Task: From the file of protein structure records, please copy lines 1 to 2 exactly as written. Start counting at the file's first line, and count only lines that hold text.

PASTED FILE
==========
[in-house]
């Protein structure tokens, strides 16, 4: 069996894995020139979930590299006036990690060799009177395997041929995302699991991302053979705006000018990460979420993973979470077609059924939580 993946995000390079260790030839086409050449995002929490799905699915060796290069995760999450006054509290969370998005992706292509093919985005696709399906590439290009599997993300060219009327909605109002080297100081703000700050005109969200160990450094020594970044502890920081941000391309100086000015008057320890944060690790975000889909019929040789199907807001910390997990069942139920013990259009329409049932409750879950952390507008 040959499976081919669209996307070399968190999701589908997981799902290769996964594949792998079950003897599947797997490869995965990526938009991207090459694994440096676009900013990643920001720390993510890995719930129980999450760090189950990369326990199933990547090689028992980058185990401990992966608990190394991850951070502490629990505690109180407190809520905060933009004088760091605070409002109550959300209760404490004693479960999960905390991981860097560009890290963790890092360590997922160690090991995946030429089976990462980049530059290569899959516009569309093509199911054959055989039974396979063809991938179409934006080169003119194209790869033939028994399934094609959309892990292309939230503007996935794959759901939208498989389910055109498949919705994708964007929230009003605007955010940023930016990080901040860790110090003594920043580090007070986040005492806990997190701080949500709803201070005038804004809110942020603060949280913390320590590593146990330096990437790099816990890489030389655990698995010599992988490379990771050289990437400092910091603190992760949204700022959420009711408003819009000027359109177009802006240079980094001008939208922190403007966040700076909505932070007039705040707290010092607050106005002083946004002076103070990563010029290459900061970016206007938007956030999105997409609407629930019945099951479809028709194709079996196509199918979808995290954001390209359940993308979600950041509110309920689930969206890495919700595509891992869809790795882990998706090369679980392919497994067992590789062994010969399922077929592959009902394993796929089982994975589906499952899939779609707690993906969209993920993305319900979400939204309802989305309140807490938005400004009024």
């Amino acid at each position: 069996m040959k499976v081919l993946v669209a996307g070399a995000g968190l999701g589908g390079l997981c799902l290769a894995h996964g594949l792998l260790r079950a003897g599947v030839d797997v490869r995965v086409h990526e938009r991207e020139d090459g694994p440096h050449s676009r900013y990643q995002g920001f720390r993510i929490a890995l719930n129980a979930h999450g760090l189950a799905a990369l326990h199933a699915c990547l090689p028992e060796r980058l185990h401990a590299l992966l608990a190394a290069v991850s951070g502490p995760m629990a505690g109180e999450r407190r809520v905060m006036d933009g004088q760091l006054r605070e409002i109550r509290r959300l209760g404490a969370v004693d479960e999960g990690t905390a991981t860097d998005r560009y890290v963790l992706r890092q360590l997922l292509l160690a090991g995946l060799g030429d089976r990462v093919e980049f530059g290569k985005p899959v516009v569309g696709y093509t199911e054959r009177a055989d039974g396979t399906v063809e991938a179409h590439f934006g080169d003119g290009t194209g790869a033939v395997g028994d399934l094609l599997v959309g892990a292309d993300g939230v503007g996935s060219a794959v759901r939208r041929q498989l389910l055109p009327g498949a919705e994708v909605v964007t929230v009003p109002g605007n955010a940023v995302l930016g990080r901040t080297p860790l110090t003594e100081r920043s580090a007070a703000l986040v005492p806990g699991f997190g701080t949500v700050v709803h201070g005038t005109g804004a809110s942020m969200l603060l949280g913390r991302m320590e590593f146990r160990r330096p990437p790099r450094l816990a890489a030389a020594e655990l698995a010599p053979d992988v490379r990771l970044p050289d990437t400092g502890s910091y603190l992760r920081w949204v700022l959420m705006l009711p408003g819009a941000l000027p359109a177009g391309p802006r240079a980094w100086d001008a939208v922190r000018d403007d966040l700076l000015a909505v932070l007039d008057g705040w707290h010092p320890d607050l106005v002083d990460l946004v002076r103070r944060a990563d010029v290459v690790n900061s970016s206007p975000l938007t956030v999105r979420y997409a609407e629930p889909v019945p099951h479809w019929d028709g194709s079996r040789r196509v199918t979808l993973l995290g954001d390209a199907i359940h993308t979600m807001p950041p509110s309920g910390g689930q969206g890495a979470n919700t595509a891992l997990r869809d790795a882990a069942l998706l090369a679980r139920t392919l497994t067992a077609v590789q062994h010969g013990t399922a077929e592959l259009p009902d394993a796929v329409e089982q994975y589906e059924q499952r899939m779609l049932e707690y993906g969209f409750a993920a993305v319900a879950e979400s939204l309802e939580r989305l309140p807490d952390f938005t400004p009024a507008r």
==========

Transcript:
[in-house]
């Protein structure tokens, strides 16, 4: 069996894995020139979930590299006036990690060799009177395997041929995302699991991302053979705006000018990460979420993973979470077609059924939580 993946995000390079260790030839086409050449995002929490799905699915060796290069995760999450006054509290969370998005992706292509093919985005696709399906590439290009599997993300060219009327909605109002080297100081703000700050005109969200160990450094020594970044502890920081941000391309100086000015008057320890944060690790975000889909019929040789199907807001910390997990069942139920013990259009329409049932409750879950952390507008 040959499976081919669209996307070399968190999701589908997981799902290769996964594949792998079950003897599947797997490869995965990526938009991207090459694994440096676009900013990643920001720390993510890995719930129980999450760090189950990369326990199933990547090689028992980058185990401990992966608990190394991850951070502490629990505690109180407190809520905060933009004088760091605070409002109550959300209760404490004693479960999960905390991981860097560009890290963790890092360590997922160690090991995946030429089976990462980049530059290569899959516009569309093509199911054959055989039974396979063809991938179409934006080169003119194209790869033939028994399934094609959309892990292309939230503007996935794959759901939208498989389910055109498949919705994708964007929230009003605007955010940023930016990080901040860790110090003594920043580090007070986040005492806990997190701080949500709803201070005038804004809110942020603060949280913390320590590593146990330096990437790099816990890489030389655990698995010599992988490379990771050289990437400092910091603190992760949204700022959420009711408003819009000027359109177009802006240079980094001008939208922190403007966040700076909505932070007039705040707290010092607050106005002083946004002076103070990563010029290459900061970016206007938007956030999105997409609407629930019945099951479809028709194709079996196509199918979808995290954001390209359940993308979600950041509110309920689930969206890495919700595509891992869809790795882990998706090369679980392919497994067992590789062994010969399922077929592959009902394993796929089982994975589906499952899939779609707690993906969209993920993305319900979400939204309802989305309140807490938005400004009024």